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White Men Can’t Jump

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I like to think that I no longer make assumptions about people who are different than me.  I take pride in being able to see the good in people, to assume the best if I assume anything at all.  I like to think of myself as someone who can be secure in who I am as God’s child and see my fellow human beings as God’s beloved.

But there I was, at the local rec center, trying to get back in the groove of playing basketball at a high level.  I happened to be 10-15 years older than everyone else and several shades of skin lighter than everyone else, but I’ve gotten used to that to some extent.  I was pleased and assured when asked if I wanted to play in the next game of 3 on 3.  As I walked onto the court, I noticed two of the young men, apparently my teammates, look at me with hushed voices and muffled laughter.  I distinctly heard the phrase “white boy.” Well, my good feelings were quickly gone.  I got defensive, deep down inside.  I tried to listen to what they were saying without staring or glaring, which is not normally a good idea in my neighborhood.

At the height of my anger and hurt feelings, my new teammates walked toward me with their hands held out.  They politely introduced themselves and asked my name, displaying great kindness and hospitality.  Now I was confused.  They quickly explained that they had been laughing because this game was about to be like that old movie with Woody Harrelson, White Men Can’t Jump.  If you haven’t seen the movie, the plot revolves around two basketball players who play streetball for money.  They con other players when the “white boy”, played by Woody Harrelson, walks onto the court and people assume he is not good at basketball.  But he is very good, and he and the other character, played by Wesley Snipes, win the games and the money.  These new friends said they had seen me shooting, and were about to win this game just like in the movie.  They graciously welcomed me, the outsider, into the game.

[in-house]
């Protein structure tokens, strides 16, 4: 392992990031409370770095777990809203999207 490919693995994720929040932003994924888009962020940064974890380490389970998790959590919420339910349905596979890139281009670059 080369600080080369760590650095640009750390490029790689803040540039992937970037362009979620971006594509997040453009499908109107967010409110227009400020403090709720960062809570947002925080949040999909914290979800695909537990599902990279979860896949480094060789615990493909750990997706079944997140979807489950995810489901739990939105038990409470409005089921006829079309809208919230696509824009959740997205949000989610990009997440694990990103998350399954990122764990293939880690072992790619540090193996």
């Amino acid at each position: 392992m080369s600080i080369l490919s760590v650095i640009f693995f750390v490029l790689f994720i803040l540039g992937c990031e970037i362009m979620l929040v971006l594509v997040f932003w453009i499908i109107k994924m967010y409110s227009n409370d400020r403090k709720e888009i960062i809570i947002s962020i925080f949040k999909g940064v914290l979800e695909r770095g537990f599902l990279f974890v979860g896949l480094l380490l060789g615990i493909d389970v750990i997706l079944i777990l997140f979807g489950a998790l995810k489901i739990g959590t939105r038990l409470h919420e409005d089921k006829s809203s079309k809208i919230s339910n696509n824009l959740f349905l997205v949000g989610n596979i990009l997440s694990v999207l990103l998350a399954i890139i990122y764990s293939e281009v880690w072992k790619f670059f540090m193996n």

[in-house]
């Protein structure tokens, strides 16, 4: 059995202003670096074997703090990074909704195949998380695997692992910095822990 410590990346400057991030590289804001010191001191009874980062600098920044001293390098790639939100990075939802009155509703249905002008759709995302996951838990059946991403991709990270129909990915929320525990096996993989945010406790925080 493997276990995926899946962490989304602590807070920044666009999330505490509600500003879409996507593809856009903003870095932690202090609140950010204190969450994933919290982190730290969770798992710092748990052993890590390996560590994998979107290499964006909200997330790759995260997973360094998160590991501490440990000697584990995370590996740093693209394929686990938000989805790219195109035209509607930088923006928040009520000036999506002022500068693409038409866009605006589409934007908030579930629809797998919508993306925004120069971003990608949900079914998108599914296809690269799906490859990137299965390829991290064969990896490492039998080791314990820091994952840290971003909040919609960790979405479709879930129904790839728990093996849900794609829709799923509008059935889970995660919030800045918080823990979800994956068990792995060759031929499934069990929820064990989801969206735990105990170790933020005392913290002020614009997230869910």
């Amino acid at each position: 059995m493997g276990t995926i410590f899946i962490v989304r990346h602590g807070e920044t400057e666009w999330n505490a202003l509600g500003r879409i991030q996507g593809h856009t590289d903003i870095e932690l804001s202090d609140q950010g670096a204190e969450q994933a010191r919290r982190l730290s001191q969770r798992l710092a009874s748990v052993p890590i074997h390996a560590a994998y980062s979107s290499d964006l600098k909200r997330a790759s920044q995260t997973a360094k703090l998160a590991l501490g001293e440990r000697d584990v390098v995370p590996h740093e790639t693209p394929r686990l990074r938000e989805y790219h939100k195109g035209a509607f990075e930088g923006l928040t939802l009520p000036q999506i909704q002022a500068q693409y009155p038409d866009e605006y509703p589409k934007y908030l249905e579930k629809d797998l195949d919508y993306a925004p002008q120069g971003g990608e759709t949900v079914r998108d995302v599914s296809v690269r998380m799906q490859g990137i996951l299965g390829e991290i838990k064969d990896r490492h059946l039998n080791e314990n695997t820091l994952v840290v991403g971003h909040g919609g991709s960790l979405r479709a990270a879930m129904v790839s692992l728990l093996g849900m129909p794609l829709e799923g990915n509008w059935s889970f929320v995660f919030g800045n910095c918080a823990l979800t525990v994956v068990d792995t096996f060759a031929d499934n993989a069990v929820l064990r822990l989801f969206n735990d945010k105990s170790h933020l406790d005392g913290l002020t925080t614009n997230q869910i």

I laughed on the inside and smiled on the outside, ready to play.  We did win the game, but that didn’t really matter.  I was taught a lesson.  I was won over by two young men.  I was the recipient of hospitality and love.  I was also reminded that it is far too easy to fall back into patterns of distrust and negative assumptions.

I recently heard Christena Cleveland speak at the Inhabit Conference in Seattle.  She pointed to some fascinating research.  When we form groups, based on race, age, sexual orientation or anything else, we normally assume that the other group has worse assumptions about us than they really do.  We assume that they assume the worst.  This very normal mental exercise causes great pain and division in our neighborhoods, churches, schools and daily lives.

At the encouragement of my friend Mark Scandrette, I am trying to pick up a new habit.  When I meet someone, I look them in the eye and say to myself, “This person is God’s beloved.”  Apparently my tendencies to make negative assumptions are still somewhere inside of me, and I am hoping that God can slowly help me become a person who simply loves.

Oh, by the way, in case you were wondering, this particular white man can’t jump, not even a little bit, not even when I was 18.

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One thought on “White Men Can’t Jump

  1. “This person is God’s beloved.” That’s radical. Last night, I attempted to spend a little time in devotional meditation after putting Leif the Swaddlebuster to bed, but I was seething at my boss. So sad. Hours after leaving work and getting one-on-one time with my newborn and I was still clutching to resentment. If I could even marginally adopt this practice of identifying cohabitants of this world as God’s beloved, I’m pretty sure I could avoid obsessing over slights from others.

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